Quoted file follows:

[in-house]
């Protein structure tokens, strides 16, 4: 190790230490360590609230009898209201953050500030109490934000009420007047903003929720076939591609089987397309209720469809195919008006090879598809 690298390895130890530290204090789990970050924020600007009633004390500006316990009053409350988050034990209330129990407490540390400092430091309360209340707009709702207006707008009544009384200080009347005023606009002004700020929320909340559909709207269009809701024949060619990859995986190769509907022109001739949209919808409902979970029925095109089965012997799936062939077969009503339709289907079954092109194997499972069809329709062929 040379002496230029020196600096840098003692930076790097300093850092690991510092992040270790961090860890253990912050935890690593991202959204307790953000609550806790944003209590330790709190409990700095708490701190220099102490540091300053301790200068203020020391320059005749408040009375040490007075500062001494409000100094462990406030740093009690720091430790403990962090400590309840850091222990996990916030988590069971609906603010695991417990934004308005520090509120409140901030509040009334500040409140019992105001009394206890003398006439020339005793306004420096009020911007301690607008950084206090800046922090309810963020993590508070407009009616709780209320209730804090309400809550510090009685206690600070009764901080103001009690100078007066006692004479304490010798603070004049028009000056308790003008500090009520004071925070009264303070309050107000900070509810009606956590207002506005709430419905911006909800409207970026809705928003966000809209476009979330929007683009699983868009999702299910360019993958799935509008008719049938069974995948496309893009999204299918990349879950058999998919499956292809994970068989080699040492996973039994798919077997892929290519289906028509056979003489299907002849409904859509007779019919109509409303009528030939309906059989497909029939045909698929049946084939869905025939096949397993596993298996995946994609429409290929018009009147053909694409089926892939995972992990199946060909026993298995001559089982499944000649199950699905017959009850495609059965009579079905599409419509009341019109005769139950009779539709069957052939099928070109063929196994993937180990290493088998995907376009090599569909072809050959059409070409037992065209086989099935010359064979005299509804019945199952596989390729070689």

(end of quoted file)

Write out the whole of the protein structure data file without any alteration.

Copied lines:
[in-house]
């Protein structure tokens, strides 16, 4: 190790230490360590609230009898209201953050500030109490934000009420007047903003929720076939591609089987397309209720469809195919008006090879598809 690298390895130890530290204090789990970050924020600007009633004390500006316990009053409350988050034990209330129990407490540390400092430091309360209340707009709702207006707008009544009384200080009347005023606009002004700020929320909340559909709207269009809701024949060619990859995986190769509907022109001739949209919808409902979970029925095109089965012997799936062939077969009503339709289907079954092109194997499972069809329709062929 040379002496230029020196600096840098003692930076790097300093850092690991510092992040270790961090860890253990912050935890690593991202959204307790953000609550806790944003209590330790709190409990700095708490701190220099102490540091300053301790200068203020020391320059005749408040009375040490007075500062001494409000100094462990406030740093009690720091430790403990962090400590309840850091222990996990916030988590069971609906603010695991417990934004308005520090509120409140901030509040009334500040409140019992105001009394206890003398006439020339005793306004420096009020911007301690607008950084206090800046922090309810963020993590508070407009009616709780209320209730804090309400809550510090009685206690600070009764901080103001009690100078007066006692004479304490010798603070004049028009000056308790003008500090009520004071925070009264303070309050107000900070509810009606956590207002506005709430419905911006909800409207970026809705928003966000809209476009979330929007683009699983868009999702299910360019993958799935509008008719049938069974995948496309893009999204299918990349879950058999998919499956292809994970068989080699040492996973039994798919077997892929290519289906028509056979003489299907002849409904859509007779019919109509409303009528030939309906059989497909029939045909698929049946084939869905025939096949397993596993298996995946994609429409290929018009009147053909694409089926892939995972992990199946060909026993298995001559089982499944000649199950699905017959009850495609059965009579079905599409419509009341019109005769139950009779539709069957052939099928070109063929196994993937180990290493088998995907376009090599569909072809050959059409070409037992065209086989099935010359064979005299509804019945199952596989390729070689």